It’s quite possible. The way in which the media has painted owner Mikhail Prokhorov is that of a risk taker. So, as far as I can tell, he took a risk. He knows its easier to retain players than to woo them on the open market. He knows his Nets team sucks. He knows that star players shape NBA teams. He didn’t have to make this move, but it does, at least, seem like a reasonable gamble. If Williams leaves, and they don’t sign a different 2012 free agent, they’ll be back to where they are now.

3) What does this say about Williams that the Jazz dropped him so quickly?

Well, clearly something went down that hasn’t been reported. We just had Sloan up and quit after 20+ years on the sidelines, due, we’re told, mostly to Williams. So did Williams do something so atrocious during the game against the Bulls that it made Sloan want to leave and force management to seek a trade or has he done something in the intervening days? Something is rotten in the state of Utah.

4) Will whatever baggage Williams bring play in New Jersey?

Your guess is as good as mine.

5) When was the last time we saw a huge NBA trade with no media buildup?

I’m having trouble comping up with a comparable trade. The Gasol trade was surprising, I suppose, but in a different way. He was clearly on the block, but I don’t recall (I may be wrong here) much buildup about him going to the Lakers. 3 years ago, though, is a loooong time in terms of the 24 hour news cycle that we now have. This one is pretty shocking, the Jazz traded a franchise player, under contract and I didn’t hear a peep about the possibility.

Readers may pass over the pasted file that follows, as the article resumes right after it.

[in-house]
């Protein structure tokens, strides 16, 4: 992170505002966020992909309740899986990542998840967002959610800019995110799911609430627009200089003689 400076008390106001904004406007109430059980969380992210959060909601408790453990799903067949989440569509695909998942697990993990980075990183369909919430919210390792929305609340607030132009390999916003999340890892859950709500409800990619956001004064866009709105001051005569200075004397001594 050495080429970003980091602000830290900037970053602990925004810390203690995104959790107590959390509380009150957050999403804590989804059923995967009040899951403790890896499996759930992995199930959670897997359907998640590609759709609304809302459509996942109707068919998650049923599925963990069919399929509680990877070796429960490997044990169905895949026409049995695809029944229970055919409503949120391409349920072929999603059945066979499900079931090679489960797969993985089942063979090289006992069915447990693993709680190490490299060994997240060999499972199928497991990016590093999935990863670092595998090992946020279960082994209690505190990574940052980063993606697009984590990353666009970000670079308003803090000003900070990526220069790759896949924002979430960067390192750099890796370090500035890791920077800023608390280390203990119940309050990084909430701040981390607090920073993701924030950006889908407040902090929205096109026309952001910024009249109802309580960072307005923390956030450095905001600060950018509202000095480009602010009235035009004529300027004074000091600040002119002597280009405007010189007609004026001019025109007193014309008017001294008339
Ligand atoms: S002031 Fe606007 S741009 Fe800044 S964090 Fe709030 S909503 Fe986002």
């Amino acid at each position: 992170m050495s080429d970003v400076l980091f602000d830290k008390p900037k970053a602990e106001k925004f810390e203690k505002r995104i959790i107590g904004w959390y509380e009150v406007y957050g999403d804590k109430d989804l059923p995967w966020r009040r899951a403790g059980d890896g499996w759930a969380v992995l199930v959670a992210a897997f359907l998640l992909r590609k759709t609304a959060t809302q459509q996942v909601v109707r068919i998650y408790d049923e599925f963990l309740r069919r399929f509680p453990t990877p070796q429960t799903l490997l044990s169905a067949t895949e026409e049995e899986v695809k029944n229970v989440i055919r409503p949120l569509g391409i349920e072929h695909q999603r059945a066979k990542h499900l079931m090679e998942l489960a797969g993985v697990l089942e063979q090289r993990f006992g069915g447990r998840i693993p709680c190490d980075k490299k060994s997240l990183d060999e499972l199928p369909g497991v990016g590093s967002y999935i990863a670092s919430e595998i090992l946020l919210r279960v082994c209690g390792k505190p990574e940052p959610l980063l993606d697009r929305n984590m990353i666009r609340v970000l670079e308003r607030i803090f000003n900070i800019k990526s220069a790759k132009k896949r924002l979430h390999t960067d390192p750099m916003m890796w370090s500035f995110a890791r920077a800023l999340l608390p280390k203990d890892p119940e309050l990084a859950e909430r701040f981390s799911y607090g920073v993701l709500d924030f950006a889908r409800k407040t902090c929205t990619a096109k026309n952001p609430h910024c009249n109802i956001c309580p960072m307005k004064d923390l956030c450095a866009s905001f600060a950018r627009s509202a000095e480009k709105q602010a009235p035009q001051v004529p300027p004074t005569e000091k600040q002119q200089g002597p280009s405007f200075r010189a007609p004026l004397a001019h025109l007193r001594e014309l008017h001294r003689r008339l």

6) Does Sloan come back now?

I doubt it. He rode his tractor into the sunset and I think he’ll remain retired for at least this season. I read that he also felt undermined by management, so perhaps Williams wasn’t the only issue.

February 14, 2011

A Boon to the Rose-for-MVP Crowd

by Jeeves

 

The Bulls finished up their 5-game West Coast swing. They may not have proved themselves to be road warriors, but they did at least confirm that they can beat good teams in their buildings. The 3-2 record was what I was expecting from the Bulls, but they didn’t quite arrive there in the manner that I would have guessed. They dropped a couple winnable games in the middle at Golden State and Portland. I suppose this served as a wake up call, as they won fairly impressively in what figured to be the two hardest games of the trip at Utah and at New Orleans.